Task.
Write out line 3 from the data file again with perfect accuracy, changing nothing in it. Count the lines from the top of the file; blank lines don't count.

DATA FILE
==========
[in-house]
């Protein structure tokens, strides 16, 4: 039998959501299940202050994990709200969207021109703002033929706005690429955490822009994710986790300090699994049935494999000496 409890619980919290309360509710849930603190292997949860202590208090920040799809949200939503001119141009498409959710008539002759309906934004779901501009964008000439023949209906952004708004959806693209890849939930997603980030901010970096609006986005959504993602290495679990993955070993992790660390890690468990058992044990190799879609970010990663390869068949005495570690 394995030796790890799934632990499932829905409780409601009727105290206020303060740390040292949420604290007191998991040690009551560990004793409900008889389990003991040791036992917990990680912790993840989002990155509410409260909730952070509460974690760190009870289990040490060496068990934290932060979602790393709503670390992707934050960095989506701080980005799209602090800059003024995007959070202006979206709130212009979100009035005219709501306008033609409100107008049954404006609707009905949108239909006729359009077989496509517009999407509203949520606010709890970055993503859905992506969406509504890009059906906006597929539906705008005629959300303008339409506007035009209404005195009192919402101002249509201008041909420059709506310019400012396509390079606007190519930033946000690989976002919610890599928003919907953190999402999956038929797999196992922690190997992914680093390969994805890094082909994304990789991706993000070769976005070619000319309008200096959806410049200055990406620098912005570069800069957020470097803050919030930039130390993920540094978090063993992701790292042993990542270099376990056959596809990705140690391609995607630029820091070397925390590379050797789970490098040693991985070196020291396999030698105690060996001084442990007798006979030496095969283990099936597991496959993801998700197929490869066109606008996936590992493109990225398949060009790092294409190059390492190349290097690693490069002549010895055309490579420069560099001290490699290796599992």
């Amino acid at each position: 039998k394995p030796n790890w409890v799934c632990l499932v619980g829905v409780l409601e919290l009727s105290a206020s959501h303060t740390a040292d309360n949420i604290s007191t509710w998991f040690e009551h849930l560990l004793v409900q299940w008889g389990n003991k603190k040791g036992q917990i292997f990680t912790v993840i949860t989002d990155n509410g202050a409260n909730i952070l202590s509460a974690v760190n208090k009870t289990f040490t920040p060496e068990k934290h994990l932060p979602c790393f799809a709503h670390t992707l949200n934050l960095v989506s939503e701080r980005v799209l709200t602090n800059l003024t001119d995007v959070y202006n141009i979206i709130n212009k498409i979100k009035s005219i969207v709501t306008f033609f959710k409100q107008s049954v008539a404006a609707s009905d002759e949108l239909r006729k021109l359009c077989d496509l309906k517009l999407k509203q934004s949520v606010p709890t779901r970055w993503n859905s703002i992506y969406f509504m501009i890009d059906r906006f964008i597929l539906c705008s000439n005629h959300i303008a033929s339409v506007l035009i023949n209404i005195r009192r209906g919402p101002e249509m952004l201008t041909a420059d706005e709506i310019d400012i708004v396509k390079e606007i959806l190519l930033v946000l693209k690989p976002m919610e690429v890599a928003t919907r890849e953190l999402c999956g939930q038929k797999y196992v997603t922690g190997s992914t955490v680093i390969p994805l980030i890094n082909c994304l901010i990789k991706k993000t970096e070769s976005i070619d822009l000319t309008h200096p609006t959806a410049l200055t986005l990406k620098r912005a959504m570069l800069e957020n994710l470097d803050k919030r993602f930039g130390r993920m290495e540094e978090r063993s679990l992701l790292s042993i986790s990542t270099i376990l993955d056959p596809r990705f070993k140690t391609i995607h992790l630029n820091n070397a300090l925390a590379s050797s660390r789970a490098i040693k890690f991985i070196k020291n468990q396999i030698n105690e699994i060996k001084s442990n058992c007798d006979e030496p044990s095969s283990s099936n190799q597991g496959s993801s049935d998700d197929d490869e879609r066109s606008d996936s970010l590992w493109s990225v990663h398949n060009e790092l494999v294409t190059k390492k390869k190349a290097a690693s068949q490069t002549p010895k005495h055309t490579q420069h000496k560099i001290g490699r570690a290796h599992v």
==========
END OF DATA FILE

């Amino acid at each position: 039998k394995p030796n790890w409890v799934c632990l499932v619980g829905v409780l409601e919290l009727s105290a206020s959501h303060t740390a040292d309360n949420i604290s007191t509710w998991f040690e009551h849930l560990l004793v409900q299940w008889g389990n003991k603190k040791g036992q917990i292997f990680t912790v993840i949860t989002d990155n509410g202050a409260n909730i952070l202590s509460a974690v760190n208090k009870t289990f040490t920040p060496e068990k934290h994990l932060p979602c790393f799809a709503h670390t992707l949200n934050l960095v989506s939503e701080r980005v799209l709200t602090n800059l003024t001119d995007v959070y202006n141009i979206i709130n212009k498409i979100k009035s005219i969207v709501t306008f033609f959710k409100q107008s049954v008539a404006a609707s009905d002759e949108l239909r006729k021109l359009c077989d496509l309906k517009l999407k509203q934004s949520v606010p709890t779901r970055w993503n859905s703002i992506y969406f509504m501009i890009d059906r906006f964008i597929l539906c705008s000439n005629h959300i303008a033929s339409v506007l035009i023949n209404i005195r009192r209906g919402p101002e249509m952004l201008t041909a420059d706005e709506i310019d400012i708004v396509k390079e606007i959806l190519l930033v946000l693209k690989p976002m919610e690429v890599a928003t919907r890849e953190l999402c999956g939930q038929k797999y196992v997603t922690g190997s992914t955490v680093i390969p994805l980030i890094n082909c994304l901010i990789k991706k993000t970096e070769s976005i070619d822009l000319t309008h200096p609006t959806a410049l200055t986005l990406k620098r912005a959504m570069l800069e957020n994710l470097d803050k919030r993602f930039g130390r993920m290495e540094e978090r063993s679990l992701l790292s042993i986790s990542t270099i376990l993955d056959p596809r990705f070993k140690t391609i995607h992790l630029n820091n070397a300090l925390a590379s050797s660390r789970a490098i040693k890690f991985i070196k020291n468990q396999i030698n105690e699994i060996k001084s442990n058992c007798d006979e030496p044990s095969s283990s099936n190799q597991g496959s993801s049935d998700d197929d490869e879609r066109s606008d996936s970010l590992w493109s990225v990663h398949n060009e790092l494999v294409t190059k390492k390869k190349a290097a690693s068949q490069t002549p010895k005495h055309t490579q420069h000496k560099i001290g490699r570690a290796h599992v």